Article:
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Subject: Re: [std-proposals] Finding the index of an element (std::find_first_index)
From: Simon Kraemer (sikraemer_at_[hidden])
Date: 2020-10-03 04:42:03

> auto i = /* insert std_find_if + distance or the proposed template to
search in bigDynamicList. */
> someLUT[i] = 42;

Why not just use iterators as they are meant to be used?

auto iter = std::find(...);
*iter = 42;

Same number of lines, no duplicate lookup.
No index required.

Kosher Yosher via Std-Proposals <std-proposals_at_[hidden]> schrieb am
Fr., 2. Okt. 2020, 19:41:

> 1 function call being more concise than 2 is not an opinion, it's a fact.
> I honestly can't believe I have to explain this over multiple emails. I
> hope we can agree that calling water "water" is better than
> "hydrogen + oxygen". Apply the exact same logic to programming languages
> please.
> And if you insist on an example that is "grounded":
> std::list<int> bigDynamicList; /* maybe part of a library you can't modify
> */
> std::vector<int> someLUT; /* happens to be what you are stuck with and you
> need to do something with it now */
> ...
> auto i = /* insert std_find_if + distance or the proposed template to
> search in bigDynamicList. */
> someLUT[i] = 42;
> is not as far fetched as you make it out to be.
> Using this indirection based index lookup concept is a very common
> operation, using an iterator for this purpose as you suggest is not what I
> would do here in C++, that'd be even uglier: the index semantics are fine
> and the intent is clear with the template function. If someLUT is not
> random access like you suggested, the proposed template is still going to
> be the one doing the minimum amount of work possible. You haven't pointed
> out a single gotcha yet, because there is none. It does what you would do
> by hand which is the correct solution for this operation.
> If the user needs both iterator and index use the ranged version. It's ok
> to have both in your toolkit and use the one that's concise for the
> use-case at hand. Most GetX functions for this type of A/B indirection do
> not need the iterator, they operate by definition on indices, so muddying
> up code everywhere with unused iterators / tuple elements does not sound
> good to me as a "standard" solution. Please don't say that's my opinion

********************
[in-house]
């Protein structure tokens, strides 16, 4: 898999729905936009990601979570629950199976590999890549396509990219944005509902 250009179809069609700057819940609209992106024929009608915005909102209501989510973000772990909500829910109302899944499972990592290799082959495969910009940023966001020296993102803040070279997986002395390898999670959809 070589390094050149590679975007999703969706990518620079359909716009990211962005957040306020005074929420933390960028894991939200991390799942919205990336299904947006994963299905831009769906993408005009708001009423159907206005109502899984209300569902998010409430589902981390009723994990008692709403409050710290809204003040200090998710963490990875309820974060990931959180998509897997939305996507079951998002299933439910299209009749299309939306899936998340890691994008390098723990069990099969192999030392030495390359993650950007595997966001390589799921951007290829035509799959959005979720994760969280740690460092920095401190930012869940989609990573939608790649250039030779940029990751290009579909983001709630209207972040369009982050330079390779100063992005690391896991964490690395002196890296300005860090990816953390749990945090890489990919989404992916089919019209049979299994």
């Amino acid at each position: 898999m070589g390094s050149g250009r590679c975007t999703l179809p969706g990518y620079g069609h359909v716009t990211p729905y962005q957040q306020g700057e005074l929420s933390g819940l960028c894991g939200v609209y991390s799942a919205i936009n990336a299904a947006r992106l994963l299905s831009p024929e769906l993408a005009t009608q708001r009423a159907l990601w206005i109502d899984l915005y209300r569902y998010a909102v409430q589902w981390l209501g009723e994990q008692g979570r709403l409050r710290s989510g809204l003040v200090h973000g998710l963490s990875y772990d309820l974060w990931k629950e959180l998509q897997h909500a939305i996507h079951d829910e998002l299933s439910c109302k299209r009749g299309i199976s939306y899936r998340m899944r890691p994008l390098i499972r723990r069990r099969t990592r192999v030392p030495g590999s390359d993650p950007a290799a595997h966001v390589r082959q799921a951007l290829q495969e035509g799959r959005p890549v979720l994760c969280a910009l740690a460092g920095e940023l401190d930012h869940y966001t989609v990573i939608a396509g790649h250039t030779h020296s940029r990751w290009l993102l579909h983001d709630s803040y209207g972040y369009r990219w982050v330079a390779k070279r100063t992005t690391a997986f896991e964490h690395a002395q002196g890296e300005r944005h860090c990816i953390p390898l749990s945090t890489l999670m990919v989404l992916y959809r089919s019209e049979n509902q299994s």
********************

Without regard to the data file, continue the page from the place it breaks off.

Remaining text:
> again or I will sprinkle `int unusedDummy123;` variables throughout your
> code. :)
> And about the last point of this function causing confusion ... let's keep
> it real: it's a function that says it returns the index of an element given
> a predicate, and like Arthur pointed out, fits in with the already existing
> count_X functions sort of, it's not an alien family of functions.
> auto num_items0 = std::count_if(v.begin(), v.end(), [](const auto& e){return e.abc == 0;});
> auto index_of_first0 = std::count_until(v.begin(), v.end(), [](const auto& e){return e.abc == 0;});
> Looks like a nice buddy sitting next to count_if.
> On Fri, 2 Oct 2020 at 15:09, Jason McKesson via Std-Proposals <
> std-proposals_at_[hidden]> wrote:
>> On Thu, Oct 1, 2020 at 8:20 PM Gokhan via Std-Proposals
>> <std-proposals_at_[hidden]> wrote:
>> >
>> > But in those situations, the initial range is undoubtedly an array
>> (performance game programming doesn't do linked-lists), so `distance` is
>> 100% OK.
>> >
>> >
>> >
>> > Yes, but that is not the point. Theoretical examples like that are
>> cherries the standard picks on purpose in an attempt to make the library
>> code as generic as possible without sacrificing performance. The example,
>> regardless of how silly it might be in practice, is valid in that regard, a
>> program can be written to prove it, and hence is a point in favour of the
>> template.
>> Changes to the standard need to be justified on the basis of making
>> someone's life as a C++ programmer *materially better*. If all of the
>> examples of cases where your suggestion are better than the
>> alternatives are purely theoretical, if the actual real-world cases
>> where someone needs this functionality can be covered by a trivial
>> addition to their code, then your idea has very weak motivation.
>> Thus far, your motivation comes down to two points:
>> 1: Aesthetics. 1 function call is cleaner than 2.
>> 2: Ranges of size beyond that of a difference-type.